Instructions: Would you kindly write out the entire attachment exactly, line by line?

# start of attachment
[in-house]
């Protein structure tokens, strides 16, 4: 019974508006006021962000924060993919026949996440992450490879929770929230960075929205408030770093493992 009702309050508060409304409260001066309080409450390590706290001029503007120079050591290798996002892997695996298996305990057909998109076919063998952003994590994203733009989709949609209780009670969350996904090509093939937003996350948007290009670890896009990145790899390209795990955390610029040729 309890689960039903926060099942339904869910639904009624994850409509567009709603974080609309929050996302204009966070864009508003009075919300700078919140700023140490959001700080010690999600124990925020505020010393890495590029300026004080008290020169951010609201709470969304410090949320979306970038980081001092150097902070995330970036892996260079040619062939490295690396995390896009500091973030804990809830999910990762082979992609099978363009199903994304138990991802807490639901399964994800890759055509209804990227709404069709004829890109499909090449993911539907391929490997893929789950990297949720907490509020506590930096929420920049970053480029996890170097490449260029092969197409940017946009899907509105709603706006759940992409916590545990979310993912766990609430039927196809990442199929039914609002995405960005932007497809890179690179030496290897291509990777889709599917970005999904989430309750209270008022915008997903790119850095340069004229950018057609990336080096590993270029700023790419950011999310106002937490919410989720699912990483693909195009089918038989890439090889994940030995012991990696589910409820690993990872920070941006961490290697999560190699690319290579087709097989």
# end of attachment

[in-house]
């Protein structure tokens, strides 16, 4: 019974508006006021962000924060993919026949996440992450490879929770929230960075929205408030770093493992 009702309050508060409304409260001066309080409450390590706290001029503007120079050591290798996002892997695996298996305990057909998109076919063998952003994590994203733009989709949609209780009670969350996904090509093939937003996350948007290009670890896009990145790899390209795990955390610029040729 309890689960039903926060099942339904869910639904009624994850409509567009709603974080609309929050996302204009966070864009508003009075919300700078919140700023140490959001700080010690999600124990925020505020010393890495590029300026004080008290020169951010609201709470969304410090949320979306970038980081001092150097902070995330970036892996260079040619062939490295690396995390896009500091973030804990809830999910990762082979992609099978363009199903994304138990991802807490639901399964994800890759055509209804990227709404069709004829890109499909090449993911539907391929490997893929789950990297949720907490509020506590930096929420920049970053480029996890170097490449260029092969197409940017946009899907509105709603706006759940992409916590545990979310993912766990609430039927196809990442199929039914609002995405960005932007497809890179690179030496290897291509990777889709599917970005999904989430309750209270008022915008997903790119850095340069004229950018057609990336080096590993270029700023790419950011999310106002937490919410989720699912990483693909195009089918038989890439090889994940030995012991990696589910409820690993990872920070941006961490290697999560190699690319290579087709097989």